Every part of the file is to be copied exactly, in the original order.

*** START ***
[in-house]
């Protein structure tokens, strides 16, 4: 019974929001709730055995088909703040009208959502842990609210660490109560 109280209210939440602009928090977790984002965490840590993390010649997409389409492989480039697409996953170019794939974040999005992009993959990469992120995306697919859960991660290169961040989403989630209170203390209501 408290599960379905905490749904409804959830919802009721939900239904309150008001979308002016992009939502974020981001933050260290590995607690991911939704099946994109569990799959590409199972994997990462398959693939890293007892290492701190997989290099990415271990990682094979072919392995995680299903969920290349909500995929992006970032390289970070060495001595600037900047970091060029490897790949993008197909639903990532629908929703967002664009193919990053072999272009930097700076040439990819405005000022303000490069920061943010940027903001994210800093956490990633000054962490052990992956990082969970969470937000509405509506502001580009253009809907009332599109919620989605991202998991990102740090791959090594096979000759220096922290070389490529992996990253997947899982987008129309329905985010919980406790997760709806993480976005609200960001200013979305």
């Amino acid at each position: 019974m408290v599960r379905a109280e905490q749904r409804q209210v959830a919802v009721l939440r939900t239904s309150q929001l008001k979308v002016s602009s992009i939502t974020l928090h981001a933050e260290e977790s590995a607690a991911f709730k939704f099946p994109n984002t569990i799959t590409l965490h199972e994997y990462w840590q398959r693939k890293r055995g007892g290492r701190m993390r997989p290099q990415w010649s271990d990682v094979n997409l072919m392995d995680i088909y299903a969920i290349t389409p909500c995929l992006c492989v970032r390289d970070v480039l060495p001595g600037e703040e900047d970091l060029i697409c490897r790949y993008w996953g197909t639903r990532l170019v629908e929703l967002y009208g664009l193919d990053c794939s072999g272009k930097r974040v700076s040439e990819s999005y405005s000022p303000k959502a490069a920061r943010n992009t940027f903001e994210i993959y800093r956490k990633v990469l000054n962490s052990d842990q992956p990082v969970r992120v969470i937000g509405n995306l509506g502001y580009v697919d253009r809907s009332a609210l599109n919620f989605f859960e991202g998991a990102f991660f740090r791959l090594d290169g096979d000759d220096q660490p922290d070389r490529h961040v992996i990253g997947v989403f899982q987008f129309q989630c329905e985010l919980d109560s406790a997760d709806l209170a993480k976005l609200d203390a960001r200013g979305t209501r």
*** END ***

[in-house]
């Protein structure tokens, strides 16, 4: 019974929001709730055995088909703040009208959502842990609210660490109560 109280209210939440602009928090977790984002965490840590993390010649997409389409492989480039697409996953170019794939974040999005992009993959990469992120995306697919859960991660290169961040989403989630209170203390209501 408290599960379905905490749904409804959830919802009721939900239904309150008001979308002016992009939502974020981001933050260290590995607690991911939704099946994109569990799959590409199972994997990462398959693939890293007892290492701190997989290099990415271990990682094979072919392995995680299903969920290349909500995929992006970032390289970070060495001595600037900047970091060029490897790949993008197909639903990532629908929703967002664009193919990053072999272009930097700076040439990819405005000022303000490069920061943010940027903001994210800093956490990633000054962490052990992956990082969970969470937000509405509506502001580009253009809907009332599109919620989605991202998991990102740090791959090594096979000759220096922290070389490529992996990253997947899982987008129309329905985010919980406790997760709806993480976005609200960001200013979305």
């Amino acid at each position: 019974m408290v599960r379905a109280e905490q749904r409804q209210v959830a919802v009721l939440r939900t239904s309150q929001l008001k979308v002016s602009s992009i939502t974020l928090h981001a933050e260290e977790s590995a607690a991911f709730k939704f099946p994109n984002t569990i799959t590409l965490h199972e994997y990462w840590q398959r693939k890293r055995g007892g290492r701190m993390r997989p290099q990415w010649s271990d990682v094979n997409l072919m392995d995680i088909y299903a969920i290349t389409p909500c995929l992006c492989v970032r390289d970070v480039l060495p001595g600037e703040e900047d970091l060029i697409c490897r790949y993008w996953g197909t639903r990532l170019v629908e929703l967002y009208g664009l193919d990053c794939s072999g272009k930097r974040v700076s040439e990819s999005y405005s000022p303000k959502a490069a920061r943010n992009t940027f903001e994210i993959y800093r956490k990633v990469l000054n962490s052990d842990q992956p990082v969970r992120v969470i937000g509405n995306l509506g502001y580009v697919d253009r809907s009332a609210l599109n919620f989605f859960e991202g998991a990102f991660f740090r791959l090594d290169g096979d000759d220096q660490p922290d070389r490529h961040v992996i990253g997947v989403f899982q987008f129309q989630c329905e985010l919980d109560s406790a997760d709806l209170a993480k976005l609200d203390a960001r200013g979305t209501r």